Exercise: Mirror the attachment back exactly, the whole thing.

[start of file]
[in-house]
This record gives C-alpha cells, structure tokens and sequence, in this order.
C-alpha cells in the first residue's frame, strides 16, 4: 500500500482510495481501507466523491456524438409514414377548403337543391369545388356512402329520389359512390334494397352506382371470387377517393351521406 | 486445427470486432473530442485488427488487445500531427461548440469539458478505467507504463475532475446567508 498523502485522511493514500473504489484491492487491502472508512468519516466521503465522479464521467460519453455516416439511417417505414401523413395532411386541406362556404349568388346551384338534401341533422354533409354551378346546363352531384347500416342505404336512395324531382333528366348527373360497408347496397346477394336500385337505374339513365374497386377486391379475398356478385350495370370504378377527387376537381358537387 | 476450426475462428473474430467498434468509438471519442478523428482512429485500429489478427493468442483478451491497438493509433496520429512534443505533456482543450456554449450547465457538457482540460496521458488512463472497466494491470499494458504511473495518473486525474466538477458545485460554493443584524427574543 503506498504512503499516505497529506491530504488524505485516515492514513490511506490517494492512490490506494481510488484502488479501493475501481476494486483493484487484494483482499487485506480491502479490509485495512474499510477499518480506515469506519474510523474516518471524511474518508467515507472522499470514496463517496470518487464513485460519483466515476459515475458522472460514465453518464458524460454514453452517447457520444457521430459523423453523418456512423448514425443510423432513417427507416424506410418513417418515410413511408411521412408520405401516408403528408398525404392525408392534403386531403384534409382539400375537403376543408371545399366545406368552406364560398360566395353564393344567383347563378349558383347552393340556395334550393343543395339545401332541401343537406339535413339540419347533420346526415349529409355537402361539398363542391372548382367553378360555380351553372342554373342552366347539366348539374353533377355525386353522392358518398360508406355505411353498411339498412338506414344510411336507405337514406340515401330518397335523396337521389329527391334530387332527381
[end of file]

[in-house]
This record gives C-alpha cells, structure tokens and sequence, in this order.
C-alpha cells in the first residue's frame, strides 16, 4: 500500500482510495481501507466523491456524438409514414377548403337543391369545388356512402329520389359512390334494397352506382371470387377517393351521406 | 486445427470486432473530442485488427488487445500531427461548440469539458478505467507504463475532475446567508 498523502485522511493514500473504489484491492487491502472508512468519516466521503465522479464521467460519453455516416439511417417505414401523413395532411386541406362556404349568388346551384338534401341533422354533409354551378346546363352531384347500416342505404336512395324531382333528366348527373360497408347496397346477394336500385337505374339513365374497386377486391379475398356478385350495370370504378377527387376537381358537387 | 476450426475462428473474430467498434468509438471519442478523428482512429485500429489478427493468442483478451491497438493509433496520429512534443505533456482543450456554449450547465457538457482540460496521458488512463472497466494491470499494458504511473495518473486525474466538477458545485460554493443584524427574543 503506498504512503499516505497529506491530504488524505485516515492514513490511506490517494492512490490506494481510488484502488479501493475501481476494486483493484487484494483482499487485506480491502479490509485495512474499510477499518480506515469506519474510523474516518471524511474518508467515507472522499470514496463517496470518487464513485460519483466515476459515475458522472460514465453518464458524460454514453452517447457520444457521430459523423453523418456512423448514425443510423432513417427507416424506410418513417418515410413511408411521412408520405401516408403528408398525404392525408392534403386531403384534409382539400375537403376543408371545399366545406368552406364560398360566395353564393344567383347563378349558383347552393340556395334550393343543395339545401332541401343537406339535413339540419347533420346526415349529409355537402361539398363542391372548382367553378360555380351553372342554373342552366347539366348539374353533377355525386353522392358518398360508406355505411353498411339498412338506414344510411336507405337514406340515401330518397335523396337521389329527391334530387332527381